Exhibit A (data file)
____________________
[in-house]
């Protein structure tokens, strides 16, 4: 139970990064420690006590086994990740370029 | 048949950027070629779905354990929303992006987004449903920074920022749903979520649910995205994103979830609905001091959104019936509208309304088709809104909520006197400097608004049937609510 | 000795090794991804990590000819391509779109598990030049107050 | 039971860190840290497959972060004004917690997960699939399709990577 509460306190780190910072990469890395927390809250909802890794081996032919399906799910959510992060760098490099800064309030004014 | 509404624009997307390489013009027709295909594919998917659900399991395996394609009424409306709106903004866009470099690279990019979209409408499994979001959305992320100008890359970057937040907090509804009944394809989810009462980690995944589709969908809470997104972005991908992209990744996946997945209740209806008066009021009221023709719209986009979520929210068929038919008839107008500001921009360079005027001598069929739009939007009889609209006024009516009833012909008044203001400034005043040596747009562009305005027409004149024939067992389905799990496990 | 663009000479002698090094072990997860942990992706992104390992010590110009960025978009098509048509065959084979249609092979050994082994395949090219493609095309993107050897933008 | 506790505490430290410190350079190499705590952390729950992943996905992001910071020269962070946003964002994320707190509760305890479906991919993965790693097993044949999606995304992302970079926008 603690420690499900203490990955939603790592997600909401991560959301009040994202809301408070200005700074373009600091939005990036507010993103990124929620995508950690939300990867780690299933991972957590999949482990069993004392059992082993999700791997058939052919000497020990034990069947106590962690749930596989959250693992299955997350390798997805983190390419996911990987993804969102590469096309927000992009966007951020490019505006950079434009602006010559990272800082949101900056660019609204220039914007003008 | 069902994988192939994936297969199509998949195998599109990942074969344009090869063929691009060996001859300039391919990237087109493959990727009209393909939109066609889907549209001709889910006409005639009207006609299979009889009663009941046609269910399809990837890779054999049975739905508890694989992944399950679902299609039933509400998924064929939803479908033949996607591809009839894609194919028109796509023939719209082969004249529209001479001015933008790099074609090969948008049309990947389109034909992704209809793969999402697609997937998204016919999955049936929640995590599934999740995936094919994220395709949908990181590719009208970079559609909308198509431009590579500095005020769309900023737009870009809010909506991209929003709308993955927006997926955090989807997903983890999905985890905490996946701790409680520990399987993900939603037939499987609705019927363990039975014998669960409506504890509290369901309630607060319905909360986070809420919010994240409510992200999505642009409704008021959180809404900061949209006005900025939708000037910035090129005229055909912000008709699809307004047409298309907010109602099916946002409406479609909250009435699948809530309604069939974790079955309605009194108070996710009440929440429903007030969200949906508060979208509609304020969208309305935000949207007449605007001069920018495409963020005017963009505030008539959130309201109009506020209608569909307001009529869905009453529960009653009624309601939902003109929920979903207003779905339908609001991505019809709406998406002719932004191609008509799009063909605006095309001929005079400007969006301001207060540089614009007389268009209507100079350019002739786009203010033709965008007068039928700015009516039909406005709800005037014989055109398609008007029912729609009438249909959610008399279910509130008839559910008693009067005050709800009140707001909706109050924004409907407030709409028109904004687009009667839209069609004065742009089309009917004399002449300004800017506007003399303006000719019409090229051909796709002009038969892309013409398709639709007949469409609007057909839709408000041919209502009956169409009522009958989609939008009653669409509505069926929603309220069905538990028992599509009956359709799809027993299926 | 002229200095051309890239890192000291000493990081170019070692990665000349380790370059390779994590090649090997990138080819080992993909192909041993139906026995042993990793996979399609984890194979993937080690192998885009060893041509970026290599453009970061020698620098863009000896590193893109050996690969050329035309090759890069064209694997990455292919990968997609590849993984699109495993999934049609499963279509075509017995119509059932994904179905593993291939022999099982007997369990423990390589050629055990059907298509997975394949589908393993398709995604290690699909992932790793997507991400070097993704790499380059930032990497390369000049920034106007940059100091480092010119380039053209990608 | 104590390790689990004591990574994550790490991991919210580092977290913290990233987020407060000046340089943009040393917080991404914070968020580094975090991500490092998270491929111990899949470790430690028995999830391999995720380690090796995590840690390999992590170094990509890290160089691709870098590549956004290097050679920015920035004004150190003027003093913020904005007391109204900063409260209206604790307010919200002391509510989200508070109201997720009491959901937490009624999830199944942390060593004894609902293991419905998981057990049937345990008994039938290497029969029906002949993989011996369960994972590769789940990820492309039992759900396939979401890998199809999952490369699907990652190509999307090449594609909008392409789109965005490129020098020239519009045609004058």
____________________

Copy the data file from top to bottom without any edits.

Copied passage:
[in-house]
């Protein structure tokens, strides 16, 4: 139970990064420690006590086994990740370029 | 048949950027070629779905354990929303992006987004449903920074920022749903979520649910995205994103979830609905001091959104019936509208309304088709809104909520006197400097608004049937609510 | 000795090794991804990590000819391509779109598990030049107050 | 039971860190840290497959972060004004917690997960699939399709990577 509460306190780190910072990469890395927390809250909802890794081996032919399906799910959510992060760098490099800064309030004014 | 509404624009997307390489013009027709295909594919998917659900399991395996394609009424409306709106903004866009470099690279990019979209409408499994979001959305992320100008890359970057937040907090509804009944394809989810009462980690995944589709969908809470997104972005991908992209990744996946997945209740209806008066009021009221023709719209986009979520929210068929038919008839107008500001921009360079005027001598069929739009939007009889609209006024009516009833012909008044203001400034005043040596747009562009305005027409004149024939067992389905799990496990 | 663009000479002698090094072990997860942990992706992104390992010590110009960025978009098509048509065959084979249609092979050994082994395949090219493609095309993107050897933008 | 506790505490430290410190350079190499705590952390729950992943996905992001910071020269962070946003964002994320707190509760305890479906991919993965790693097993044949999606995304992302970079926008 603690420690499900203490990955939603790592997600909401991560959301009040994202809301408070200005700074373009600091939005990036507010993103990124929620995508950690939300990867780690299933991972957590999949482990069993004392059992082993999700791997058939052919000497020990034990069947106590962690749930596989959250693992299955997350390798997805983190390419996911990987993804969102590469096309927000992009966007951020490019505006950079434009602006010559990272800082949101900056660019609204220039914007003008 | 069902994988192939994936297969199509998949195998599109990942074969344009090869063929691009060996001859300039391919990237087109493959990727009209393909939109066609889907549209001709889910006409005639009207006609299979009889009663009941046609269910399809990837890779054999049975739905508890694989992944399950679902299609039933509400998924064929939803479908033949996607591809009839894609194919028109796509023939719209082969004249529209001479001015933008790099074609090969948008049309990947389109034909992704209809793969999402697609997937998204016919999955049936929640995590599934999740995936094919994220395709949908990181590719009208970079559609909308198509431009590579500095005020769309900023737009870009809010909506991209929003709308993955927006997926955090989807997903983890999905985890905490996946701790409680520990399987993900939603037939499987609705019927363990039975014998669960409506504890509290369901309630607060319905909360986070809420919010994240409510992200999505642009409704008021959180809404900061949209006005900025939708000037910035090129005229055909912000008709699809307004047409298309907010109602099916946002409406479609909250009435699948809530309604069939974790079955309605009194108070996710009440929440429903007030969200949906508060979208509609304020969208309305935000949207007449605007001069920018495409963020005017963009505030008539959130309201109009506020209608569909307001009529869905009453529960009653009624309601939902003109929920979903207003779905339908609001991505019809709406998406002719932004191609008509799009063909605006095309001929005079400007969006301001207060540089614009007389268009209507100079350019002739786009203010033709965008007068039928700015009516039909406005709800005037014989055109398609008007029912729609009438249909959610008399279910509130008839559910008693009067005050709800009140707001909706109050924004409907407030709409028109904004687009009667839209069609004065742009089309009917004399002449300004800017506007003399303006000719019409090229051909796709002009038969892309013409398709639709007949469409609007057909839709408000041919209502009956169409009522009958989609939008009653669409509505069926929603309220069905538990028992599509009956359709799809027993299926 | 002229200095051309890239890192000291000493990081170019070692990665000349380790370059390779994590090649090997990138080819080992993909192909041993139906026995042993990793996979399609984890194979993937080690192998885009060893041509970026290599453009970061020698620098863009000896590193893109050996690969050329035309090759890069064209694997990455292919990968997609590849993984699109495993999934049609499963279509075509017995119509059932994904179905593993291939022999099982007997369990423990390589050629055990059907298509997975394949589908393993398709995604290690699909992932790793997507991400070097993704790499380059930032990497390369000049920034106007940059100091480092010119380039053209990608 | 104590390790689990004591990574994550790490991991919210580092977290913290990233987020407060000046340089943009040393917080991404914070968020580094975090991500490092998270491929111990899949470790430690028995999830391999995720380690090796995590840690390999992590170094990509890290160089691709870098590549956004290097050679920015920035004004150190003027003093913020904005007391109204900063409260209206604790307010919200002391509510989200508070109201997720009491959901937490009624999830199944942390060593004894609902293991419905998981057990049937345990008994039938290497029969029906002949993989011996369960994972590769789940990820492309039992759900396939979401890998199809999952490369699907990652190509999307090449594609909008392409789109965005490129020098020239519009045609004058």